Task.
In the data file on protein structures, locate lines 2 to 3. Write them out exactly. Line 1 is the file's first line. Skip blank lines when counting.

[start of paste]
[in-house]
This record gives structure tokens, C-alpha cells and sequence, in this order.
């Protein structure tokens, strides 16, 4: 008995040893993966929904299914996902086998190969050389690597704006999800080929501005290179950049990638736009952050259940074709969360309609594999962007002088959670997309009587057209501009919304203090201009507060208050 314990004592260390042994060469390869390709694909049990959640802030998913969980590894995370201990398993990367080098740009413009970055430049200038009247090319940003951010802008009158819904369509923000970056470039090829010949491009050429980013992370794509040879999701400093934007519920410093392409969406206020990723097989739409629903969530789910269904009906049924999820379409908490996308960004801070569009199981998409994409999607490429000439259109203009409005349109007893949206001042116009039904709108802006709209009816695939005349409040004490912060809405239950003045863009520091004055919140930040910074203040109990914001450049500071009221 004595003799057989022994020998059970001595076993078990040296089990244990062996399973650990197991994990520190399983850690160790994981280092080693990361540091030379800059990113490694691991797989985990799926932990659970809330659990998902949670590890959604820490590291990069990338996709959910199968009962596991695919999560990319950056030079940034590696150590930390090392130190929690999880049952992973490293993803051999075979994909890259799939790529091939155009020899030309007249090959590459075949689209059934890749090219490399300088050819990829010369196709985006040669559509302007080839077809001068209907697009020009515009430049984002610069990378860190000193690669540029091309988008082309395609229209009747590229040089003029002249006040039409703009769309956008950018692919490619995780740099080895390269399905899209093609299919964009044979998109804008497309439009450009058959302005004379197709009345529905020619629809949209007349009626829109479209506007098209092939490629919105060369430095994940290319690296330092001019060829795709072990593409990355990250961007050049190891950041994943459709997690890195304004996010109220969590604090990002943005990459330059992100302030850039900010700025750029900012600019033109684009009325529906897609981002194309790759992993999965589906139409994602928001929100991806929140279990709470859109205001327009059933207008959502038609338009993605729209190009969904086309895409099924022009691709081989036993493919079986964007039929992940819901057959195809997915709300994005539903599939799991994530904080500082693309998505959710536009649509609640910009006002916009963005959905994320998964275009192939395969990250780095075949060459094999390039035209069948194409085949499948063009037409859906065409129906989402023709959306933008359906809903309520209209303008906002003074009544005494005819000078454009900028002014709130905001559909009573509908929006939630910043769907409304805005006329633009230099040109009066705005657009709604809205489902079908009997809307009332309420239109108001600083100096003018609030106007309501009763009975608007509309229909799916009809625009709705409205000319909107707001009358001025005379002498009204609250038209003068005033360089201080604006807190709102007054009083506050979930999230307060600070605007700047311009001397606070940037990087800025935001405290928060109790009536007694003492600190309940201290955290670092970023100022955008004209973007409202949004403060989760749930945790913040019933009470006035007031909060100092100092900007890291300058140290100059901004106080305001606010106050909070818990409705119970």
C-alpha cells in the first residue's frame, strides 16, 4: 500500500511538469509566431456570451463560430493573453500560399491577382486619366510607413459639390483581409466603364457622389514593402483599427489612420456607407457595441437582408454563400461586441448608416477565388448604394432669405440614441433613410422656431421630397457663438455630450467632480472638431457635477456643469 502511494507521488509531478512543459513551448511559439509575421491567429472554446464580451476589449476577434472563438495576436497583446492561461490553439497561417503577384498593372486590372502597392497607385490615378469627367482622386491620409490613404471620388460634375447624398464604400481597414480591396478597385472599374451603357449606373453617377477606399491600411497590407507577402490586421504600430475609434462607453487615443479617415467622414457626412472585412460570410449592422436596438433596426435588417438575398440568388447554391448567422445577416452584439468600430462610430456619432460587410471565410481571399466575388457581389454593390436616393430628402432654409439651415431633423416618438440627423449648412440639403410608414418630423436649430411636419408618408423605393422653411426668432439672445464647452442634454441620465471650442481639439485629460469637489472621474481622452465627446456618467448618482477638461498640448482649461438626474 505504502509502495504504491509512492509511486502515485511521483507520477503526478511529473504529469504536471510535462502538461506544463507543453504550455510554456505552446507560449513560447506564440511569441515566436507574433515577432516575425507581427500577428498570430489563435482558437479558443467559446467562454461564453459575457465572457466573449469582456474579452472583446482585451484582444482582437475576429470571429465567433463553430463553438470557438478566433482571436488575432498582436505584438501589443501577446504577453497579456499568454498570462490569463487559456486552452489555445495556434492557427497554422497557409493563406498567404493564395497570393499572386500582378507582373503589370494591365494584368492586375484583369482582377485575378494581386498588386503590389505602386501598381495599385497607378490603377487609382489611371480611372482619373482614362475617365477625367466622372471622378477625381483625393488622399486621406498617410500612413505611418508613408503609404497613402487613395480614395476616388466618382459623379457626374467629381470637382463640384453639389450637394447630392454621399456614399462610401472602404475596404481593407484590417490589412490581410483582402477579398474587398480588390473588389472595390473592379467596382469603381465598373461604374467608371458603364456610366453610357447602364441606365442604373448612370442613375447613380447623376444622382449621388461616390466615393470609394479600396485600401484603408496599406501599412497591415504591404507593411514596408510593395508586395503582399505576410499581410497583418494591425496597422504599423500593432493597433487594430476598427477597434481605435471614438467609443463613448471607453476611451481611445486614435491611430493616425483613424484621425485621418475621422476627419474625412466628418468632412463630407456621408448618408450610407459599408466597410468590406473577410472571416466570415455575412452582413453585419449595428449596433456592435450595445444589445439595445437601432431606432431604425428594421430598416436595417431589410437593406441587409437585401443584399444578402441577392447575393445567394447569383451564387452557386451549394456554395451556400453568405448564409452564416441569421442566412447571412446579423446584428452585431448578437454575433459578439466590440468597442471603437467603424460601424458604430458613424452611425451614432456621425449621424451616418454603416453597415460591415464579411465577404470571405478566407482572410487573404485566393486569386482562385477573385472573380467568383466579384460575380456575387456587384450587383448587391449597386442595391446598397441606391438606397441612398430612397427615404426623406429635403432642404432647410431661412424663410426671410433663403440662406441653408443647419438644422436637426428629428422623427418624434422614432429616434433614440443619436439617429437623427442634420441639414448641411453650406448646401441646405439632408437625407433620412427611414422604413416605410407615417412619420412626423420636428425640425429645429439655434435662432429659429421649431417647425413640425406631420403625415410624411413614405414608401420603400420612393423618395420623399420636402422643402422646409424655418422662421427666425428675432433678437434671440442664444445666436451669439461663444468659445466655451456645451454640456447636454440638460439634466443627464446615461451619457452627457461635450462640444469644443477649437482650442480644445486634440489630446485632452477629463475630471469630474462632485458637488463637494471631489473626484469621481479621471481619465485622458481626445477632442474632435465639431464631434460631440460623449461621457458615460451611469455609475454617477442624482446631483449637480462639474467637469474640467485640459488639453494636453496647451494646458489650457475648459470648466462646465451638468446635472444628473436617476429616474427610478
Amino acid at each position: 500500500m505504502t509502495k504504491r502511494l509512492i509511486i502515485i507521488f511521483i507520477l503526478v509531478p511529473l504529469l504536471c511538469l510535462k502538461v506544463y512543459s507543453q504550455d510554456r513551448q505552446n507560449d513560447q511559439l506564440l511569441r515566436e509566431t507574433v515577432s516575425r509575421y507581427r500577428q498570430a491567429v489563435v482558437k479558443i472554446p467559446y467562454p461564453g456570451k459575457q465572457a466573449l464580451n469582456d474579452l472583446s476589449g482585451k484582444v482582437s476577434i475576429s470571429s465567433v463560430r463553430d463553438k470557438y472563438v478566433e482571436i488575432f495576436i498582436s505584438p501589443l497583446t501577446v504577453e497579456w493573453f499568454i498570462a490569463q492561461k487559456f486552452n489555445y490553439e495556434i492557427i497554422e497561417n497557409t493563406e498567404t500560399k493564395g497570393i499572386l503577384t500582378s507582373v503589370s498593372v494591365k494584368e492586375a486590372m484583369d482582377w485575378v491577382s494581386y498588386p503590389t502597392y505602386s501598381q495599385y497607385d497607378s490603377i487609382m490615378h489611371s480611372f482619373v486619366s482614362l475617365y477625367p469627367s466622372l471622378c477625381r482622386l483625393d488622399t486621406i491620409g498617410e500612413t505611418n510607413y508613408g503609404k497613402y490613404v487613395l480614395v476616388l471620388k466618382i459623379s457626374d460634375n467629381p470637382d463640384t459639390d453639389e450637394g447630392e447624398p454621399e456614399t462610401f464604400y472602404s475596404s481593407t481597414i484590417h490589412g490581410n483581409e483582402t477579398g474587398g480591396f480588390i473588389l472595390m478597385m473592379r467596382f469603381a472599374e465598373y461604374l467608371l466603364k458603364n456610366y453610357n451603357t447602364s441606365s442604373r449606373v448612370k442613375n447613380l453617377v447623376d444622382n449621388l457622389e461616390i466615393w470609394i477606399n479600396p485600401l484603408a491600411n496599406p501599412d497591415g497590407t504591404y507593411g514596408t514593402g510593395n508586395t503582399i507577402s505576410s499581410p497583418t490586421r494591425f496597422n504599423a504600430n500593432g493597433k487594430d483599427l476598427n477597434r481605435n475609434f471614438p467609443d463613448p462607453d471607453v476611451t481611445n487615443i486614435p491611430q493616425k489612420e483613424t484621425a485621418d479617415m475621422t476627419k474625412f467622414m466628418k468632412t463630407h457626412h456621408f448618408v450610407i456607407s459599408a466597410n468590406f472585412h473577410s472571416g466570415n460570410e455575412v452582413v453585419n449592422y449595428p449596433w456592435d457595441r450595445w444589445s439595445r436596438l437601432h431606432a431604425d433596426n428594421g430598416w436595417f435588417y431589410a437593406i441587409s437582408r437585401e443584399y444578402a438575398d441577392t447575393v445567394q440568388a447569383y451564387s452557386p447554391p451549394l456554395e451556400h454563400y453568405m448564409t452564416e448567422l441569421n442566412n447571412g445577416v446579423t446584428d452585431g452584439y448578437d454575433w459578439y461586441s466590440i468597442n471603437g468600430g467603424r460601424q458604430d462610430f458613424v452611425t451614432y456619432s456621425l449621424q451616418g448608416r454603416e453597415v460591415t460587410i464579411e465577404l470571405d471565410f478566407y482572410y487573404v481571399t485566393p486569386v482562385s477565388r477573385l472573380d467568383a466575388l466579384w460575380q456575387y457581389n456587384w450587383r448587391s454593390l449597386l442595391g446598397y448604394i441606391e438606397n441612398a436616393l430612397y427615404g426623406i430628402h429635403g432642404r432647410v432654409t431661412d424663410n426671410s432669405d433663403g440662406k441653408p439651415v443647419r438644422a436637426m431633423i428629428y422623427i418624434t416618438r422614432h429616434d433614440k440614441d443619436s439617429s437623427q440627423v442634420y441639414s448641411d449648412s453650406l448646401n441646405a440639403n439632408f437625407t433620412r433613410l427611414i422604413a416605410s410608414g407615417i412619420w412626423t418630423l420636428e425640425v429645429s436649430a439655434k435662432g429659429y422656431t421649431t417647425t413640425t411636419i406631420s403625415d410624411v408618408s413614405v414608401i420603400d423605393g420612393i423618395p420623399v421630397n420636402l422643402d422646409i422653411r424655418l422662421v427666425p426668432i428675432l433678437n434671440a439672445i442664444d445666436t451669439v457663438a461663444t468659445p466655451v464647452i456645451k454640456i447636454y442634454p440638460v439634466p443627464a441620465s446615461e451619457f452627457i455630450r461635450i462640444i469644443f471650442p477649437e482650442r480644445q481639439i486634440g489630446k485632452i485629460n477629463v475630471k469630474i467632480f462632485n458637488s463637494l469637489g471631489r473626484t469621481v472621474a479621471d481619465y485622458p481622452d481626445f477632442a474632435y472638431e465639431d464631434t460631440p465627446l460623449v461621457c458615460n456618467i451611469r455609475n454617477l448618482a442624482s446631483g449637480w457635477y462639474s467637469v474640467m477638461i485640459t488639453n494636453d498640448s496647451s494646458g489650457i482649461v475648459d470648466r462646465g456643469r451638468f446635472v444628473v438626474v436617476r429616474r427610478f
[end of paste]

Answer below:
This record gives structure tokens, C-alpha cells and sequence, in this order.
């Protein structure tokens, strides 16, 4: 008995040893993966929904299914996902086998190969050389690597704006999800080929501005290179950049990638736009952050259940074709969360309609594999962007002088959670997309009587057209501009919304203090201009507060208050 314990004592260390042994060469390869390709694909049990959640802030998913969980590894995370201990398993990367080098740009413009970055430049200038009247090319940003951010802008009158819904369509923000970056470039090829010949491009050429980013992370794509040879999701400093934007519920410093392409969406206020990723097989739409629903969530789910269904009906049924999820379409908490996308960004801070569009199981998409994409999607490429000439259109203009409005349109007893949206001042116009039904709108802006709209009816695939005349409040004490912060809405239950003045863009520091004055919140930040910074203040109990914001450049500071009221 004595003799057989022994020998059970001595076993078990040296089990244990062996399973650990197991994990520190399983850690160790994981280092080693990361540091030379800059990113490694691991797989985990799926932990659970809330659990998902949670590890959604820490590291990069990338996709959910199968009962596991695919999560990319950056030079940034590696150590930390090392130190929690999880049952992973490293993803051999075979994909890259799939790529091939155009020899030309007249090959590459075949689209059934890749090219490399300088050819990829010369196709985006040669559509302007080839077809001068209907697009020009515009430049984002610069990378860190000193690669540029091309988008082309395609229209009747590229040089003029002249006040039409703009769309956008950018692919490619995780740099080895390269399905899209093609299919964009044979998109804008497309439009450009058959302005004379197709009345529905020619629809949209007349009626829109479209506007098209092939490629919105060369430095994940290319690296330092001019060829795709072990593409990355990250961007050049190891950041994943459709997690890195304004996010109220969590604090990002943005990459330059992100302030850039900010700025750029900012600019033109684009009325529906897609981002194309790759992993999965589906139409994602928001929100991806929140279990709470859109205001327009059933207008959502038609338009993605729209190009969904086309895409099924022009691709081989036993493919079986964007039929992940819901057959195809997915709300994005539903599939799991994530904080500082693309998505959710536009649509609640910009006002916009963005959905994320998964275009192939395969990250780095075949060459094999390039035209069948194409085949499948063009037409859906065409129906989402023709959306933008359906809903309520209209303008906002003074009544005494005819000078454009900028002014709130905001559909009573509908929006939630910043769907409304805005006329633009230099040109009066705005657009709604809205489902079908009997809307009332309420239109108001600083100096003018609030106007309501009763009975608007509309229909799916009809625009709705409205000319909107707001009358001025005379002498009204609250038209003068005033360089201080604006807190709102007054009083506050979930999230307060600070605007700047311009001397606070940037990087800025935001405290928060109790009536007694003492600190309940201290955290670092970023100022955008004209973007409202949004403060989760749930945790913040019933009470006035007031909060100092100092900007890291300058140290100059901004106080305001606010106050909070818990409705119970």